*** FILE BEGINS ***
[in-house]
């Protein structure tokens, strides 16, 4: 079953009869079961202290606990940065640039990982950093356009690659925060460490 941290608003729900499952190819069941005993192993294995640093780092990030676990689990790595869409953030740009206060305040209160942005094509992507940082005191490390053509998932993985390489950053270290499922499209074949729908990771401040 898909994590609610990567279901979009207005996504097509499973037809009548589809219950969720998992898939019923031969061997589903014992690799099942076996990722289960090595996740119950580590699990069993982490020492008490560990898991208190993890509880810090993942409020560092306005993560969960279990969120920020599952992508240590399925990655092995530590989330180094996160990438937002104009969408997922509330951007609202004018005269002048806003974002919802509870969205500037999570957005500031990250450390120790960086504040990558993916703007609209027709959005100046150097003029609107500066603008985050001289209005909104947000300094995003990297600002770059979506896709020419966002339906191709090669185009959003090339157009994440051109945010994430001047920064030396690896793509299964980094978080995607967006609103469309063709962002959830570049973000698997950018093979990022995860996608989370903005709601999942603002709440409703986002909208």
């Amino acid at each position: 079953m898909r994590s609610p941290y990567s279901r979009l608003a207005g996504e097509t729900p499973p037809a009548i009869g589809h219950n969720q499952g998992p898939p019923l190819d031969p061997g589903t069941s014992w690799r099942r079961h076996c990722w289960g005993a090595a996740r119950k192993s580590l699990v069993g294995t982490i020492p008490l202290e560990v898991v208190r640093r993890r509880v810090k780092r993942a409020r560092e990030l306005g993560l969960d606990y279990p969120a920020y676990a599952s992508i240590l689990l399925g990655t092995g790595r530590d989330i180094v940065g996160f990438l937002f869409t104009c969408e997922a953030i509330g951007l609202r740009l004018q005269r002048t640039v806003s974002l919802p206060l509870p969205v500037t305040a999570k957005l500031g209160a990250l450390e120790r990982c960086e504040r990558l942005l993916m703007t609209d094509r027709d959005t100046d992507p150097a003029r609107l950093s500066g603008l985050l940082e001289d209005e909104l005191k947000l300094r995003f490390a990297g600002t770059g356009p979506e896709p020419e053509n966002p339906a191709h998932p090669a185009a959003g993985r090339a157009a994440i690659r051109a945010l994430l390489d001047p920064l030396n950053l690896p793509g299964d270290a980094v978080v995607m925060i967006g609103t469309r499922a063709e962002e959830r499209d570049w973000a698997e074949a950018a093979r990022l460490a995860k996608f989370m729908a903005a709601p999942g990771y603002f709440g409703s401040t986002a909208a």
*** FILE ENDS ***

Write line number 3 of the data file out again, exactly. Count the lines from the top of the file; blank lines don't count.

């Amino acid at each position: 079953m898909r994590s609610p941290y990567s279901r979009l608003a207005g996504e097509t729900p499973p037809a009548i009869g589809h219950n969720q499952g998992p898939p019923l190819d031969p061997g589903t069941s014992w690799r099942r079961h076996c990722w289960g005993a090595a996740r119950k192993s580590l699990v069993g294995t982490i020492p008490l202290e560990v898991v208190r640093r993890r509880v810090k780092r993942a409020r560092e990030l306005g993560l969960d606990y279990p969120a920020y676990a599952s992508i240590l689990l399925g990655t092995g790595r530590d989330i180094v940065g996160f990438l937002f869409t104009c969408e997922a953030i509330g951007l609202r740009l004018q005269r002048t640039v806003s974002l919802p206060l509870p969205v500037t305040a999570k957005l500031g209160a990250l450390e120790r990982c960086e504040r990558l942005l993916m703007t609209d094509r027709d959005t100046d992507p150097a003029r609107l950093s500066g603008l985050l940082e001289d209005e909104l005191k947000l300094r995003f490390a990297g600002t770059g356009p979506e896709p020419e053509n966002p339906a191709h998932p090669a185009a959003g993985r090339a157009a994440i690659r051109a945010l994430l390489d001047p920064l030396n950053l690896p793509g299964d270290a980094v978080v995607m925060i967006g609103t469309r499922a063709e962002e959830r499209d570049w973000a698997e074949a950018a093979r990022l460490a995860k996608f989370m729908a903005a709601p999942g990771y603002f709440g409703s401040t986002a909208a």